US-led international sanctions on Russia have begun to erode the dollar's decades-old dominance of international oil trade as most deals with India – Russia's top outlet for seaborne crude – have been settled in other currencies, informs Reuters.
The dollar's pre-eminence has periodically been called into question and yet it has continued because of the overwhelming advantages of using the most widely-accepted currency for business.
India's oil trade, in response to the turmoil of sanctions and the Ukraine war, provides the strongest evidence so far of a shift into other currencies that could prove lasting.
After a coalition opposed to the war imposed an oil price cap on Russia on Dec. 5, Indian customers have paid for most Russian oil in non-dollar currencies, including the United Arab Emirates dirham and more recently the Russian rouble, multiple oil trading and banking sources said.
An Indian refining source said most Russian banks have faced sanctions since the war but Indian customers and Russian suppliers are determined to keep trading Russian oil. "Russian suppliers will find some other banks for receiving payments," the source told Reuters.
India’s largest lender State Bank of India has a nostro, or foreign currency, account in Russia. Similarly, many banks from Russia have opened accounts with Indian banks to facilitate trade.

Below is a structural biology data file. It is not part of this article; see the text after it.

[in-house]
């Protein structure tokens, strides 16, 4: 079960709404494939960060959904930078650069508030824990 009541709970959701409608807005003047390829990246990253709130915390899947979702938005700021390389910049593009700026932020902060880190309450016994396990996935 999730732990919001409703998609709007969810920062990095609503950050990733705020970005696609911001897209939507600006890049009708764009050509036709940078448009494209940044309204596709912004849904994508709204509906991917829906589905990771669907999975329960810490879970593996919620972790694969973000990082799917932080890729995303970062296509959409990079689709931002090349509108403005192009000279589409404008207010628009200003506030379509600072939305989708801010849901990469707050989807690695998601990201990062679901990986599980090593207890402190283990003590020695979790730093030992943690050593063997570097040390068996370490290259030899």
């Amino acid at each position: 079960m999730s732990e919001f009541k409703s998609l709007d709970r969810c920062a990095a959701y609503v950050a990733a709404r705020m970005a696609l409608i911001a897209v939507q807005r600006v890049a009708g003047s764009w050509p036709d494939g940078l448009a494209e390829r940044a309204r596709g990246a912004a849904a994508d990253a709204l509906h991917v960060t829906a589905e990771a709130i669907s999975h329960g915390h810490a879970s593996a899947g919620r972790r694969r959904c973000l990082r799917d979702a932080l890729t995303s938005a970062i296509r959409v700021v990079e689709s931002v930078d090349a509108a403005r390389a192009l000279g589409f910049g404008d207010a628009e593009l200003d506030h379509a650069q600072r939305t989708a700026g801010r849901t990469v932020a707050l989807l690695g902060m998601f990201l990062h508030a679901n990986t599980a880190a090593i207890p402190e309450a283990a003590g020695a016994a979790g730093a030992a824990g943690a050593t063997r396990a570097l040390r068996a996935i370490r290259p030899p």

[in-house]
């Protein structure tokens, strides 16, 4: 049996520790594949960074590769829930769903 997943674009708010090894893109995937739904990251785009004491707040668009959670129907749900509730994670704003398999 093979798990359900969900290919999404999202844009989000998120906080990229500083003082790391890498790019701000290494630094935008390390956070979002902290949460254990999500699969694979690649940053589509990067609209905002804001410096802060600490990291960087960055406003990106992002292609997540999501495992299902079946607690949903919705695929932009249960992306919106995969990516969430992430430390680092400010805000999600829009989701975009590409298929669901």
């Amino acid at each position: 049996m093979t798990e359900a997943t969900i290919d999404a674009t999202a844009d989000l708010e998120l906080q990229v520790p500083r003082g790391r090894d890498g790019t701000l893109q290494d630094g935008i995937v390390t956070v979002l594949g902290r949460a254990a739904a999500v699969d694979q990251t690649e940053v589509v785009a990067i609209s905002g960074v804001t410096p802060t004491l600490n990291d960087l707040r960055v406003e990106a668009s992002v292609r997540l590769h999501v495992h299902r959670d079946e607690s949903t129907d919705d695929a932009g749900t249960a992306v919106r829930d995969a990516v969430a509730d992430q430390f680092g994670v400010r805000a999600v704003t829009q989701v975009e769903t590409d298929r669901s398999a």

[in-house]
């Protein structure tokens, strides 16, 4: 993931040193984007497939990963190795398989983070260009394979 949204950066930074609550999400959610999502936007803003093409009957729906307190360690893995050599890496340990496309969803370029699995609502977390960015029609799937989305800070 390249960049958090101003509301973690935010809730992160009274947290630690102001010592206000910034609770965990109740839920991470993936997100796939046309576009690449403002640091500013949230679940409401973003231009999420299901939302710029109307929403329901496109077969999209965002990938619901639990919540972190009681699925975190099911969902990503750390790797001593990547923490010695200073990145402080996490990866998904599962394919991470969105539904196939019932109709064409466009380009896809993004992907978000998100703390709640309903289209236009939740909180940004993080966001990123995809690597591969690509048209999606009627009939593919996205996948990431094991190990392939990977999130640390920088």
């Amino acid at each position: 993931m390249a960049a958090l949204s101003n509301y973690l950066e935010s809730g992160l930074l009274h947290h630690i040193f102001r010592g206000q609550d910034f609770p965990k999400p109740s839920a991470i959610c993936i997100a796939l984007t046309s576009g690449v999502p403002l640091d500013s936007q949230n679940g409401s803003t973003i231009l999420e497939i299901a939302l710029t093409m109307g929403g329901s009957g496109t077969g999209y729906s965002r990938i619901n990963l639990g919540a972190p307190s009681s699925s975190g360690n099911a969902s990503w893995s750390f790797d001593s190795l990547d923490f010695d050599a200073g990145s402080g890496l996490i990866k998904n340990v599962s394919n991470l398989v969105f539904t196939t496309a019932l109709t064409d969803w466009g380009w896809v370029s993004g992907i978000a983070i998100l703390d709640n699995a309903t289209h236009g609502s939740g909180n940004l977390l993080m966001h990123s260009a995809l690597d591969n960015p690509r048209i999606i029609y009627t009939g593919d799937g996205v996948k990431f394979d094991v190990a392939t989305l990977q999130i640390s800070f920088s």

IMF Deputy Managing Director Gita Gopinath said that sanctions on Russia could erode the dollar's dominance by encouraging smaller trading blocs using other currencies. Paying for oil in dollars has been the nearly universal practice for decades. "The dollar would remain the major global currency even in that landscape but fragmentation at a smaller level is certainly quite possible," she told the Financial Times.
Beyond Russia, tensions between China and the West are also eroding the long-established norms of dollar-dominated global trade.
India in the last year displaced Europe as Russia's top customer for seaborne oil, snapping up cheap barrels and increasing imports of Russian crude 16-fold compared to before the war, according to the Paris-based International Energy Agency. Russian crude accounted for about a third of its total imports.
For Indian refiners that in recent weeks started settling some Russian oil purchases in roubles, according to the trade sources, payments have been processed in part by the State Bank of India via its nostro roubles account in Russia.
India has prepared a framework for settling trade with Russia in Indian rupees should rouble transactions be cut off by further sanctions, the sources said.
The Group of Seven economies, the European Union and Australia, agreed the price cap late last year to bar Western services and shipping from trading Russian oil unless sold at an enforced low price to deprive Moscow of funds for its war. It does not work as they wanted…
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